Storytelling and writing is a good way to improve your child’s language skills – but how does one improve in the art? Here are five top tips by renowned children’s author Morris Gleitzman on how your kiddos can write better stories!
1. Create A Problem
Remember that every story must have at least one character facing at least one problem. A story is always about a problem and a character’s attempts to survive or solve it. It doesn’t matter if it’s a small or big problem – as long as a lot is at stake for the main character.
2. Make The Problem Worse
Don’t make the problem too easy to survive or solve. It’s more interesting if your character has to struggle, plan, think creatively and be a bit naughty to solve the problem. And perhaps, if there’s another interesting character making the problem worse.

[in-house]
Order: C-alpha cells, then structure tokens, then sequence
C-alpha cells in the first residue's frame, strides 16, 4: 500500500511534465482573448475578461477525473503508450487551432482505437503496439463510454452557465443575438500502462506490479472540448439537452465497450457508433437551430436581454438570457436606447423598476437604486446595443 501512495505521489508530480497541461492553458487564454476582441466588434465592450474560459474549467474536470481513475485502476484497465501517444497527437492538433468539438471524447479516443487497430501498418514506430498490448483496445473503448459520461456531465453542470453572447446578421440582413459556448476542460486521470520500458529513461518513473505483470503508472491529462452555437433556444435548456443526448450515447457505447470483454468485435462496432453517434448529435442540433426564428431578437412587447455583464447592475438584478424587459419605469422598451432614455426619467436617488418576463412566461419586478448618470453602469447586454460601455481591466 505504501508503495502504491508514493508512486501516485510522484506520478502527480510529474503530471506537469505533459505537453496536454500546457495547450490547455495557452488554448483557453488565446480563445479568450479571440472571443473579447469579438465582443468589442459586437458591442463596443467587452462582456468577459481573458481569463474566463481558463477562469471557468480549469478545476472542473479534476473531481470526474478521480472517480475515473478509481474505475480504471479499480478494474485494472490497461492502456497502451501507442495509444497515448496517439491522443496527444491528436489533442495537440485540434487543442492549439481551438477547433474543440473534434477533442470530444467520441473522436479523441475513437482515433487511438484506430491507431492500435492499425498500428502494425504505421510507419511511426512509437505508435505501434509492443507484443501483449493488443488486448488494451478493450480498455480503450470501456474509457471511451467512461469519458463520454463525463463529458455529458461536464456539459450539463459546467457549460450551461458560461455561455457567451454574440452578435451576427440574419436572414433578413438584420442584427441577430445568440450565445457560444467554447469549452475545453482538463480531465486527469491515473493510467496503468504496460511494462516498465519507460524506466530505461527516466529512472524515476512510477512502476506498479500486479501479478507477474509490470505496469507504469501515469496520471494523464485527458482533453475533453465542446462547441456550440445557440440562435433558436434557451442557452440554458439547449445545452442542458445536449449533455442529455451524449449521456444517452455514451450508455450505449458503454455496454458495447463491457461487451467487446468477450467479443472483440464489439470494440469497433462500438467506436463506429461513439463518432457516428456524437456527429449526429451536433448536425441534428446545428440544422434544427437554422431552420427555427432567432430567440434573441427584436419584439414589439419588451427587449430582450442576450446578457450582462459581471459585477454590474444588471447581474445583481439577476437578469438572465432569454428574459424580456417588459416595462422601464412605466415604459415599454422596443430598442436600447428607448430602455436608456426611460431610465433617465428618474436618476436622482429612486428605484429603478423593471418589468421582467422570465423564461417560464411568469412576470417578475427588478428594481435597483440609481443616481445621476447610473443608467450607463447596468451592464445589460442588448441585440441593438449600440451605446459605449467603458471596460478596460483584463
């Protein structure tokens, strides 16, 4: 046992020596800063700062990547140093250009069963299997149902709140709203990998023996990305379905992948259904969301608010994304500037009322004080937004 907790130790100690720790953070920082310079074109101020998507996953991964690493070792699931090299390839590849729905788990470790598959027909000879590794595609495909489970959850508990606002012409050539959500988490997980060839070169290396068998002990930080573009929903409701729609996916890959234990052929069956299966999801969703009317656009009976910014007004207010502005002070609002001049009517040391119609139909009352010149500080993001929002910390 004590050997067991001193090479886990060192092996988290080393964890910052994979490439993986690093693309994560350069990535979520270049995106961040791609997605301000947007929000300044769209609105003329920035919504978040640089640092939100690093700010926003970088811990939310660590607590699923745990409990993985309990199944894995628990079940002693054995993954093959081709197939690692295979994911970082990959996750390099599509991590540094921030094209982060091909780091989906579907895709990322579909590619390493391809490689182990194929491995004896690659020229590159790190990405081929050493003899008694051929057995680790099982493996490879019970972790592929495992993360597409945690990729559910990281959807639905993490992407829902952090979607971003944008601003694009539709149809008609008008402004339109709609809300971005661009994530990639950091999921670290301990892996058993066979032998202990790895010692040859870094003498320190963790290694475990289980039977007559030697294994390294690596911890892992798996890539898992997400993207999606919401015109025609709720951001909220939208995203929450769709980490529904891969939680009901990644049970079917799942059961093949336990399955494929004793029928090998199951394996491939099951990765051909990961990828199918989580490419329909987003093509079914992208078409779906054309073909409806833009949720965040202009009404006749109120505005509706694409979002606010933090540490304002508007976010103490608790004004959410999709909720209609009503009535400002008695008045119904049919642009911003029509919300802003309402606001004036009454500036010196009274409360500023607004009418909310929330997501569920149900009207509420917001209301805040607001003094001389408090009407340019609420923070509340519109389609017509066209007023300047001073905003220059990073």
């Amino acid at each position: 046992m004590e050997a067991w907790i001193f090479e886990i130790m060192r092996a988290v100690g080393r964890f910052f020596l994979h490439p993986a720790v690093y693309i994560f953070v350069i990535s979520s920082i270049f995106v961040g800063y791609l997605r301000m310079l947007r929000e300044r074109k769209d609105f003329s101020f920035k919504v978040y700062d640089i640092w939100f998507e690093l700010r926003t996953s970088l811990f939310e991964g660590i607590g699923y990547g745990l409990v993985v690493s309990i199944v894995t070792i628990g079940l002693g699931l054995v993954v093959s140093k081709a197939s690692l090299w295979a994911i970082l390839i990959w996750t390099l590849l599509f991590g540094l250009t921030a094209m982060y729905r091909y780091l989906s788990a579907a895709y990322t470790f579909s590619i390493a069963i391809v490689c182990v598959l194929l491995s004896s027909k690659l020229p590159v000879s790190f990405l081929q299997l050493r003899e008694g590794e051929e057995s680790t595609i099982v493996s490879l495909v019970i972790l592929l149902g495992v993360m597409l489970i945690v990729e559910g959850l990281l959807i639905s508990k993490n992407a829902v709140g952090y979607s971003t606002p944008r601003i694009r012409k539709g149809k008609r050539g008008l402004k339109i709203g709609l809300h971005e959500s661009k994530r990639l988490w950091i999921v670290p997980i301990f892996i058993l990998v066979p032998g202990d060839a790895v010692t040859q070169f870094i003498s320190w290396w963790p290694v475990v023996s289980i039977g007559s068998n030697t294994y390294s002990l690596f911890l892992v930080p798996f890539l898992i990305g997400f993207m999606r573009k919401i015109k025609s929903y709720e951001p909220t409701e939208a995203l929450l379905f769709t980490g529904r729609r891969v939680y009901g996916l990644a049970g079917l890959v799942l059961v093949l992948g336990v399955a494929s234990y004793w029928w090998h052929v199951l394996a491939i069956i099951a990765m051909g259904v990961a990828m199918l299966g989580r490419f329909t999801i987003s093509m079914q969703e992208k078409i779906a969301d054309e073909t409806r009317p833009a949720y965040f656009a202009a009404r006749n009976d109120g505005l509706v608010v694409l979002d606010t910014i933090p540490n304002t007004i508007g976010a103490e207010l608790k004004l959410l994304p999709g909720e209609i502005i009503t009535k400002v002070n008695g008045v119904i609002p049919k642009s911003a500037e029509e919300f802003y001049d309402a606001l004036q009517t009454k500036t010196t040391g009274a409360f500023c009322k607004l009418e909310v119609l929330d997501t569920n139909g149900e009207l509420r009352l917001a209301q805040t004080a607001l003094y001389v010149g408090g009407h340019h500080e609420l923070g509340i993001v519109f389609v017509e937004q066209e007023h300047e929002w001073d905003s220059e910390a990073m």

3. Then Make A Mistake
Sometimes we make problems worse by the way we try to solve them. It can be frustrating in real life but extremely useful in stories. When problems get worse, stories get even more interesting.
4. Use Simple Words
Don’t worry about using posh words or long complicated sentences. Use words you know, and don’t forget to use them to help us feel things – the same things the character is feeling. Not too much description though. Ensure that every sentence in your story is connected in some way to your character’s problem.
5. Have Fun
There are no limits to our imagination, so we can do things in stories we wouldn’t dare or be allowed to do in real life. See if you can make yourself laugh or cry while you are writing – or if you’re really game, try creating both. That’s the real story prize: fun and feelings. Any other prize your story wins is a bonus.